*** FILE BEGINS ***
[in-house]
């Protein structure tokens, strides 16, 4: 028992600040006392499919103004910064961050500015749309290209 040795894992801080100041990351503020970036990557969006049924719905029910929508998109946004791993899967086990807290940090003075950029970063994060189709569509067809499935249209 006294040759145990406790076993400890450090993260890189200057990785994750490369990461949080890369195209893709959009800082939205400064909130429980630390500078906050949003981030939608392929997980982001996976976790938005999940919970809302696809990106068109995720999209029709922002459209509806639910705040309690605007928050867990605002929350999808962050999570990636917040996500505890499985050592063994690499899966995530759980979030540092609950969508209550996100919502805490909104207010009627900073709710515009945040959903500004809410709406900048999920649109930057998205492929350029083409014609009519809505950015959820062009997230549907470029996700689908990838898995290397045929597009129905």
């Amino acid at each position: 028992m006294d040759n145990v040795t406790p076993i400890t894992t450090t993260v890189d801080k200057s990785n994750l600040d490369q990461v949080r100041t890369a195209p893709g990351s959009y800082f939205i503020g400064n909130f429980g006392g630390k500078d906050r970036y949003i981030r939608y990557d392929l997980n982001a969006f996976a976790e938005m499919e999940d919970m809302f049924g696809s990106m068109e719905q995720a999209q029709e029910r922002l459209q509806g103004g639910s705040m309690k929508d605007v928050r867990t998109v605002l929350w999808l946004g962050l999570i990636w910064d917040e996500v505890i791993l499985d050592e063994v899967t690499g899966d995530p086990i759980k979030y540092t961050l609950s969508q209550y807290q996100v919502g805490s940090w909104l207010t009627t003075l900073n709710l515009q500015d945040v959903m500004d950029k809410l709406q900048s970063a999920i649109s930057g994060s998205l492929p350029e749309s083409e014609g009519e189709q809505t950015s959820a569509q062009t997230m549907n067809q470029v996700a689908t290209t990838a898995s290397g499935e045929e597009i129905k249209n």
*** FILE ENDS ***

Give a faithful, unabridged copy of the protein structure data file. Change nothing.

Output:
[in-house]
């Protein structure tokens, strides 16, 4: 028992600040006392499919103004910064961050500015749309290209 040795894992801080100041990351503020970036990557969006049924719905029910929508998109946004791993899967086990807290940090003075950029970063994060189709569509067809499935249209 006294040759145990406790076993400890450090993260890189200057990785994750490369990461949080890369195209893709959009800082939205400064909130429980630390500078906050949003981030939608392929997980982001996976976790938005999940919970809302696809990106068109995720999209029709922002459209509806639910705040309690605007928050867990605002929350999808962050999570990636917040996500505890499985050592063994690499899966995530759980979030540092609950969508209550996100919502805490909104207010009627900073709710515009945040959903500004809410709406900048999920649109930057998205492929350029083409014609009519809505950015959820062009997230549907470029996700689908990838898995290397045929597009129905």
């Amino acid at each position: 028992m006294d040759n145990v040795t406790p076993i400890t894992t450090t993260v890189d801080k200057s990785n994750l600040d490369q990461v949080r100041t890369a195209p893709g990351s959009y800082f939205i503020g400064n909130f429980g006392g630390k500078d906050r970036y949003i981030r939608y990557d392929l997980n982001a969006f996976a976790e938005m499919e999940d919970m809302f049924g696809s990106m068109e719905q995720a999209q029709e029910r922002l459209q509806g103004g639910s705040m309690k929508d605007v928050r867990t998109v605002l929350w999808l946004g962050l999570i990636w910064d917040e996500v505890i791993l499985d050592e063994v899967t690499g899966d995530p086990i759980k979030y540092t961050l609950s969508q209550y807290q996100v919502g805490s940090w909104l207010t009627t003075l900073n709710l515009q500015d945040v959903m500004d950029k809410l709406q900048s970063a999920i649109s930057g994060s998205l492929p350029e749309s083409e014609g009519e189709q809505t950015s959820a569509q062009t997230m549907n067809q470029v996700a689908t290209t990838a898995s290397g499935e045929e597009i129905k249209n």